There are a few tragedies at play on the BAM Harvey stage. The first is the one called Medea, that textbook Greek play about a woman who kills her kids because her husband wants to leave her for someone else. It has all the screaming, throat-clawing bloodshed you expect from a tragedy.
In this production, the filicide is intact, but the lead-up to it is almost entirely reworked by adaptor/director Simon Stone. That’s the second tragedy. Stone’s Medea should actually be called Debora since it more closely resembles a real-life 1995 case from Oklahoma where a physician named Debora Green also murdered her children to get back at her husband. Stone jettisons the ancient Medea for the contemporary Debora (here “Anna”) except where the details overlap: namely, the murders.
His Yerma, which played the Park Avenue Armory in 2018, hewed closer to its source material while bringing the dialogue and relationships into the 21st century. The benefit of that approach is that Lorca’s structure still applied to Stone’s new version, so the dramatic build of the classic play helped the modern one reach its fever pitch. With Medea, Stone begins the play with Anna (Rose Byrne), already having poisoned her husband (he survived and is played by Bobby Cannavale) and she’s already been committed to and released from a psychiatric ward. With all of that happening before the play even begins, how is Anna supposed to win us over to her side? If the play has already condemned her as “crazy” before the lights come up, the only thing it can do to counteract that is prove to us that she’s not crazy. But it’s Medea – if in name only – and Medea ends with child murder, so there’s no backtracking to a place of sanity. There’s only piling more shit on her and waiting for the inevitable.
Rose Byrne is truly incredible in the role, though. Given what she’s handed, she finds constantly varying shades of misery and torment in each moment. She shows that mental anguish doesn’t just look like one thing. The play only tells us she was successful, respected, and good at her job, it doesn’t tell us anything about what she was like personally. But Byrne somehow brings this former person through the bug-eyed nodding and exasperated shouts. There’s a kind, loving person in there, she’s just being shoved out of the way by agonizing circumstances. Byrne plays all of Anna’s actions like they’re the exact thing that needs to happen. They’re the only way out for her. It’s rational and calculated.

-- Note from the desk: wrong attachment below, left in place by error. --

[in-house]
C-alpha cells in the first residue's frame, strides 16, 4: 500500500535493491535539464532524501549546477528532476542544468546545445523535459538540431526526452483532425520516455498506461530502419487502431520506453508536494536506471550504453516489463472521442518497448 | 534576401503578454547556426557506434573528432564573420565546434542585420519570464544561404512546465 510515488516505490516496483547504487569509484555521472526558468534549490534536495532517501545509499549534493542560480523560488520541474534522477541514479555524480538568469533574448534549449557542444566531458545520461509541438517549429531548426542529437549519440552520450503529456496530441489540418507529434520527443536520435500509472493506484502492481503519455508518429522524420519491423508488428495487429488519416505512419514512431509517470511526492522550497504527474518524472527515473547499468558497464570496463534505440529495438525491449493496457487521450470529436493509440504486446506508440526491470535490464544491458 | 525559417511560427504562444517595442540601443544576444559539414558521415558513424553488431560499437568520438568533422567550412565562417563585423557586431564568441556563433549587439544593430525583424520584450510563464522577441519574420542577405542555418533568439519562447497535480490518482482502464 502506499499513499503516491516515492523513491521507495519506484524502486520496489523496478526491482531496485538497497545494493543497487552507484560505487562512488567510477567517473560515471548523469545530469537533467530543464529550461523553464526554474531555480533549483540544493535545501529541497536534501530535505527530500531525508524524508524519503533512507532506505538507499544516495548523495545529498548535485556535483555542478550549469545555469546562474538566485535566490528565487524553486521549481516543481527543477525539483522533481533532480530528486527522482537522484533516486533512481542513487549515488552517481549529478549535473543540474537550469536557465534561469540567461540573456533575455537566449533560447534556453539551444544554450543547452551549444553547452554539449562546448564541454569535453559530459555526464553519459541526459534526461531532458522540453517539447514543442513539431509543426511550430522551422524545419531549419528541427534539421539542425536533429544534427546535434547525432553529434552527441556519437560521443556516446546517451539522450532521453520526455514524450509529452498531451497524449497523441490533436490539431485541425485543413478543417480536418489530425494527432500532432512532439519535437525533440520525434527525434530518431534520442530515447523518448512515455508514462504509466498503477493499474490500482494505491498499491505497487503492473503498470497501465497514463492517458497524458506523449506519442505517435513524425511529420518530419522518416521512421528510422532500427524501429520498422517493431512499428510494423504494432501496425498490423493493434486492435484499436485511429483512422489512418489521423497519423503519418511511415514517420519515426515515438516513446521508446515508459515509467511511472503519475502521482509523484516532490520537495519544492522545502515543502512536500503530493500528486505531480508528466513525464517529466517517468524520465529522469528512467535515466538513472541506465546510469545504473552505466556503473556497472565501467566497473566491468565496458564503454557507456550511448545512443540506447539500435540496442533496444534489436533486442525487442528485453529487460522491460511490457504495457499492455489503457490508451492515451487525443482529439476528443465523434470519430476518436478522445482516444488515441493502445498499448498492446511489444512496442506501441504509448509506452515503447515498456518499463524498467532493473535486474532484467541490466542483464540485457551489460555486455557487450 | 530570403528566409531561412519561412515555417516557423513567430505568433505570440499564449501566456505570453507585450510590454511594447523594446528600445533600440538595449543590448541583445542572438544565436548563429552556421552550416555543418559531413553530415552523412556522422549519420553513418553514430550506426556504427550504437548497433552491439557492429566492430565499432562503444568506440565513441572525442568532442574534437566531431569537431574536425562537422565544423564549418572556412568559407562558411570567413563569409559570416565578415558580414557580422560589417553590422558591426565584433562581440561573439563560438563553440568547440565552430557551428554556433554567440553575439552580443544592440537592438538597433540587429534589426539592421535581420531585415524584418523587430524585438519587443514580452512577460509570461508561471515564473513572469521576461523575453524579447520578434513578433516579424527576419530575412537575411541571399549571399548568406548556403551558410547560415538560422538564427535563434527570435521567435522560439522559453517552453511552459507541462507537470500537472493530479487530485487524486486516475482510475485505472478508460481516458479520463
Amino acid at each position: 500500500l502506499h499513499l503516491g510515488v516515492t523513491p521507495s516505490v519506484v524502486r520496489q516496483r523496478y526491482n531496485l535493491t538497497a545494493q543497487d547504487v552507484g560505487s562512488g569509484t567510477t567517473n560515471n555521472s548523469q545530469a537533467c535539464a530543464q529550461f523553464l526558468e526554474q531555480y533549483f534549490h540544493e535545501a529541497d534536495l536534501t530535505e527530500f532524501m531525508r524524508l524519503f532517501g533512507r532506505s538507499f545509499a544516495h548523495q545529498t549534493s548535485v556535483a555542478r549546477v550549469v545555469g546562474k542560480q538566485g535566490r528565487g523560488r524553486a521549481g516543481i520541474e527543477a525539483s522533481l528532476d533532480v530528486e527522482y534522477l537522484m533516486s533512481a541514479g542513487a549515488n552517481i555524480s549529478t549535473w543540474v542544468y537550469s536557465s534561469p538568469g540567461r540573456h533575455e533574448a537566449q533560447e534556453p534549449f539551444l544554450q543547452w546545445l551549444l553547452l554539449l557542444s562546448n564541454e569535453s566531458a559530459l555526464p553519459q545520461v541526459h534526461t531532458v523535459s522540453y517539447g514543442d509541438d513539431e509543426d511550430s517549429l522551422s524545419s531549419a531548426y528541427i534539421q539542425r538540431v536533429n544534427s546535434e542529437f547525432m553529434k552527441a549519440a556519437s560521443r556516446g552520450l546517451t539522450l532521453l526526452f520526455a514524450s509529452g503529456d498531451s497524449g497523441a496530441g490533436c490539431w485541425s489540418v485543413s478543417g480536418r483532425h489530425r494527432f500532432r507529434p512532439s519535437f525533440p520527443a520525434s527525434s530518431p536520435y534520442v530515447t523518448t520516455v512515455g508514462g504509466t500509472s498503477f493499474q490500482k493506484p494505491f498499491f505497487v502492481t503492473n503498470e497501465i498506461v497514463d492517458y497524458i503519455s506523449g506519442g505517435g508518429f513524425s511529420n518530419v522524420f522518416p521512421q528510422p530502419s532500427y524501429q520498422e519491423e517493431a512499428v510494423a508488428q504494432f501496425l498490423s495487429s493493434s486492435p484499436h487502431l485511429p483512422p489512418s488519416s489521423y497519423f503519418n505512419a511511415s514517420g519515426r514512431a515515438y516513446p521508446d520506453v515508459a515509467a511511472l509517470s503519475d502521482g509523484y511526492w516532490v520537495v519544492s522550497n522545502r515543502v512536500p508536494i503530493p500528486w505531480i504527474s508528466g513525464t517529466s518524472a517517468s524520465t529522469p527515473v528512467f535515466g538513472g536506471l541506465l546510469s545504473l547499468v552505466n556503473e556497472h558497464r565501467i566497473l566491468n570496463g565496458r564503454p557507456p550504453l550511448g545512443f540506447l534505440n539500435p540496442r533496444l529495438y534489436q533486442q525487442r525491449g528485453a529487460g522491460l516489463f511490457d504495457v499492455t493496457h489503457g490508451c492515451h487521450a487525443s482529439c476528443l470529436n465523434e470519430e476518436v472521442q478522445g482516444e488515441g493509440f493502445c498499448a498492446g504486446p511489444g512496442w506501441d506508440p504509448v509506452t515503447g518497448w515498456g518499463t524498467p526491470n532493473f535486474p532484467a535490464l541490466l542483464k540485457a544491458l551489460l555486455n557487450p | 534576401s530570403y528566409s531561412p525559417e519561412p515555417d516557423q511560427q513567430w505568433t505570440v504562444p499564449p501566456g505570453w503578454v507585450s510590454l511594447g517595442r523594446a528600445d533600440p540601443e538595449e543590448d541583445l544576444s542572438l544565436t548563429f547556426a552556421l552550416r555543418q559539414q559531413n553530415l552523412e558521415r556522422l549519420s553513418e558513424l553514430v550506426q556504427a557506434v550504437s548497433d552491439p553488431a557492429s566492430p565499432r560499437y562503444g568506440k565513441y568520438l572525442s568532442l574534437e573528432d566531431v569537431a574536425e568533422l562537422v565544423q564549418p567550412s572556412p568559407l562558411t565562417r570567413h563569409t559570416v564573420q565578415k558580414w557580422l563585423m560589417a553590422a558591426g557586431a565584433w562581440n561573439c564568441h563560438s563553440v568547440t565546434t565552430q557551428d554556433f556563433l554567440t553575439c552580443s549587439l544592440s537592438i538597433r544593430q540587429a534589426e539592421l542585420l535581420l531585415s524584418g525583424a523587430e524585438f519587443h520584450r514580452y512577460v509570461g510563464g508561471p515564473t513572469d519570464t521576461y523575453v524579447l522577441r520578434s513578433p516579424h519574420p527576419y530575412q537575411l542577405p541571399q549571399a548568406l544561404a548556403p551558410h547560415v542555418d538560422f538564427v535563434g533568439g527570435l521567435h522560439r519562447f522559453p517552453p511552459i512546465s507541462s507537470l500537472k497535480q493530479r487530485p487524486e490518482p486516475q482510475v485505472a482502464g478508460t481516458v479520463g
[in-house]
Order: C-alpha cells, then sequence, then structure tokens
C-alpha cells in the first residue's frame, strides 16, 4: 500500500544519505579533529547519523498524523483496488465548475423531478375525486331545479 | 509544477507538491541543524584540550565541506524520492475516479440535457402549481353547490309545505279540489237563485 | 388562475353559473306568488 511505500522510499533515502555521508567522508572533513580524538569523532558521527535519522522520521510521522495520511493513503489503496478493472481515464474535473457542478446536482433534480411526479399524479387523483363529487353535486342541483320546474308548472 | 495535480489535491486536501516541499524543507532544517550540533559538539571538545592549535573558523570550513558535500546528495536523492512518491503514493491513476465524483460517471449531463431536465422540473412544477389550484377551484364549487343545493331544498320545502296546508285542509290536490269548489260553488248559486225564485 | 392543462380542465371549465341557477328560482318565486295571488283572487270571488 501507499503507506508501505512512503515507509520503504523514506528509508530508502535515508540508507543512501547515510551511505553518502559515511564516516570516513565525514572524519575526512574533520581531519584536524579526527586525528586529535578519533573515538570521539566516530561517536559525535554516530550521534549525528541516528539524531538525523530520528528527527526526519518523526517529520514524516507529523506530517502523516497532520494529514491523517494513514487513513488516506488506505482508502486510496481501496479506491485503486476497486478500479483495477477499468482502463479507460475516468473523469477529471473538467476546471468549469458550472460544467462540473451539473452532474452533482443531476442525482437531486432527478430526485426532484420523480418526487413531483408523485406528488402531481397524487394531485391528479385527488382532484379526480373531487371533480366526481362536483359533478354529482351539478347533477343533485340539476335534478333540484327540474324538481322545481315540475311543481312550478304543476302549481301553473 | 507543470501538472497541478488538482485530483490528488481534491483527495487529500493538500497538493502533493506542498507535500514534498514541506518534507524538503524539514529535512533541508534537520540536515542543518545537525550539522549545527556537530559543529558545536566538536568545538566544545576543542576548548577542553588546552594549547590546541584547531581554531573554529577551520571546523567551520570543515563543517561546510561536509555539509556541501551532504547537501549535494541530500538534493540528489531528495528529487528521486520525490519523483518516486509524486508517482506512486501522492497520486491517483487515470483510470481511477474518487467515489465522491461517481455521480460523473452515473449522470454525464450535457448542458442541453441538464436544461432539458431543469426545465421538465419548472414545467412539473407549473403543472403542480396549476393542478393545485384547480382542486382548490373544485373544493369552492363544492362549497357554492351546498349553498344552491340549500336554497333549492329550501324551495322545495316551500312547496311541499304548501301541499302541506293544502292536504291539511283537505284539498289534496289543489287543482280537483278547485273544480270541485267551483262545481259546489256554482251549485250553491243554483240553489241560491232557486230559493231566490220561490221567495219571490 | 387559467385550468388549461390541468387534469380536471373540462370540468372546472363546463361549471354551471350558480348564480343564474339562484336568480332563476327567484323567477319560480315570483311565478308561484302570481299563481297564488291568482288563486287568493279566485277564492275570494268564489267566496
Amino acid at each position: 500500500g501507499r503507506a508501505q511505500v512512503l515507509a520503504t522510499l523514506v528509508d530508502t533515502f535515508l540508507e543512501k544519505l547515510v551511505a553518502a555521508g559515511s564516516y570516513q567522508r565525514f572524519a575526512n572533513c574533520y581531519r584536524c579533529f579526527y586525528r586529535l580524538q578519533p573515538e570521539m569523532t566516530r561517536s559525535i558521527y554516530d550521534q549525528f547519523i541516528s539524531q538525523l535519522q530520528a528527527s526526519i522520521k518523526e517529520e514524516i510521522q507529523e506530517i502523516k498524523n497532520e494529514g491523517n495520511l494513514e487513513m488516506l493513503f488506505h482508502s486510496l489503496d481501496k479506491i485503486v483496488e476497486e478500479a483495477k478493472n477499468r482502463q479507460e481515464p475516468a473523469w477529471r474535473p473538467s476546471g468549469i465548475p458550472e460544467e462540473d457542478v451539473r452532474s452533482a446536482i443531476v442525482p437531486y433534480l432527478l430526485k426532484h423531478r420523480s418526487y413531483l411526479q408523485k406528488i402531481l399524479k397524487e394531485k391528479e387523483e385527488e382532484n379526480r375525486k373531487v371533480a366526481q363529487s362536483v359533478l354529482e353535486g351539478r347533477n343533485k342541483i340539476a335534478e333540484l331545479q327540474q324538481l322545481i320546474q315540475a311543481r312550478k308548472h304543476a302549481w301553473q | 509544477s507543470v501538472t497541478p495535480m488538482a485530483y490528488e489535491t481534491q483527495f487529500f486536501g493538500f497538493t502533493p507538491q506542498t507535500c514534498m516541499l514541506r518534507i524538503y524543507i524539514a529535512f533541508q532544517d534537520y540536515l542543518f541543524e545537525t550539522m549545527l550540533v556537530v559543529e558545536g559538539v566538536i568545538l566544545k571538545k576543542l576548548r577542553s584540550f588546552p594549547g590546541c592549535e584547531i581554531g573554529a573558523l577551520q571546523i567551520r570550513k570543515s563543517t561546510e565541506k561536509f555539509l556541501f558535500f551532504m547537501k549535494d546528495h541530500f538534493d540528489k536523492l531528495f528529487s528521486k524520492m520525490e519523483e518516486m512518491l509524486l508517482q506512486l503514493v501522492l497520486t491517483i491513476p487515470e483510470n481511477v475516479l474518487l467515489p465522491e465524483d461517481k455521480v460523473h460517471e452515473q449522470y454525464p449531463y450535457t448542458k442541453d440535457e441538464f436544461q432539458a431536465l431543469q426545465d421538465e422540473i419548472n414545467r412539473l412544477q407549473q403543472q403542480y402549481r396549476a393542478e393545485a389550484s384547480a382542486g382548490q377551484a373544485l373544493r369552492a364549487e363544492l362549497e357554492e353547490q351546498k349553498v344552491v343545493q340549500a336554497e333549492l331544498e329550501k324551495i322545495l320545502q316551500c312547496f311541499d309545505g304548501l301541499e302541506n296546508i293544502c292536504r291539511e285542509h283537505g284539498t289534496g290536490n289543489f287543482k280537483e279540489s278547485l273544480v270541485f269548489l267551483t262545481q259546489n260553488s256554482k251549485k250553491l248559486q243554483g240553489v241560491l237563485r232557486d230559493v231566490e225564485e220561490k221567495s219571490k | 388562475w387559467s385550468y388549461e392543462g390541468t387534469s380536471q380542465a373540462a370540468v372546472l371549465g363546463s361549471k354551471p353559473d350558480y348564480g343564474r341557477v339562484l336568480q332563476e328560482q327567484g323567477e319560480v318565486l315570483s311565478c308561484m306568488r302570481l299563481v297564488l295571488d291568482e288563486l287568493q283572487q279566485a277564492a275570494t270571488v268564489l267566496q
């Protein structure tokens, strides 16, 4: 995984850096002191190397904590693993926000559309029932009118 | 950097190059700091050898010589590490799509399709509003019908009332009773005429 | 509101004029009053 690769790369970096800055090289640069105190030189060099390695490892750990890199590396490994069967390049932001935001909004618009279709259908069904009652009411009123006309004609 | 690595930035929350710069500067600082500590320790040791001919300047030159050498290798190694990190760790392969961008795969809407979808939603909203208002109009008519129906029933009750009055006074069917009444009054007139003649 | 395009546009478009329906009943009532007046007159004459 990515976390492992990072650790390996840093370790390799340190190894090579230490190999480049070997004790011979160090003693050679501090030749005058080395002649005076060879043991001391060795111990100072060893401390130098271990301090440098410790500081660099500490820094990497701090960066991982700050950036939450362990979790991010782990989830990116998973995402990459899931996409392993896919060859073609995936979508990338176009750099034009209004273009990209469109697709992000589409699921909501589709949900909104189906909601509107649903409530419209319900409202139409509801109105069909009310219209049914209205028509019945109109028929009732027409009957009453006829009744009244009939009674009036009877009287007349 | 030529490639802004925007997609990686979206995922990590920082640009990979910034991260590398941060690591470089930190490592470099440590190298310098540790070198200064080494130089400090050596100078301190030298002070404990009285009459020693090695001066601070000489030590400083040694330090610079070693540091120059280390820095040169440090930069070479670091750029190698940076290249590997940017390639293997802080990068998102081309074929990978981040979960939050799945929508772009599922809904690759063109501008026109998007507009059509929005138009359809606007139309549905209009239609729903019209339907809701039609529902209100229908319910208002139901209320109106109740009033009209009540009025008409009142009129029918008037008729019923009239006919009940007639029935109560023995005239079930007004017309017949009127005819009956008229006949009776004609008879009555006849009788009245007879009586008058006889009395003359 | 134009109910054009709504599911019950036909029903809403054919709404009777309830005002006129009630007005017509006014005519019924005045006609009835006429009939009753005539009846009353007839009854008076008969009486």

And still the audience laughs. This is the third tragedy. At the performance I attended, it felt like they brought Byrne’s recent string of (admittedly hilarious) comedic performances in with them. Byrne does find a few moments of levity in Anna’s reactions to the truly reprehensible behavior of the people around her, but they’re not the same kind of reactions she’d give to Kristen Wiig or Tiffany Haddish. They’re completely in tune with the character, someone who has found herself so far from who she thought she was that all she can do is laugh. It’s the kind of laugh that escapes when things are so bleak it’s unbelievable. That’s what Byrne is trying to elicit, but the audience roars out of proportion to that, showing that they’re not really divorced from her persona as a movie star and they’re not really invested in her pain. She hasn’t disappeared enough.
I don’t think that’s her fault. The play isn’t doing enough to make Anna a believable person. What she’s doing is much deeper and more thoughtful than the play can match. Stone is interested in trapping women in boxes (a glass one for Billie Piper in Yerma, an all-white one for Byrne in Medea) and watching them go mad. And, all right, maybe audiences like to see an actress unleash her wild side, too, but with Yerma we knew her, we felt for her, we understood it. It was a huge shift of character for her to then go so far off the rails. With Medea, it’s the only thing she can do, so the surprise and, ultimately, the heartbreak are missing. It’s almost campy, then, to see Rose Byrne The Movie Star howl about life’s injustices and set her house on fire. Of course they’re gonna laugh.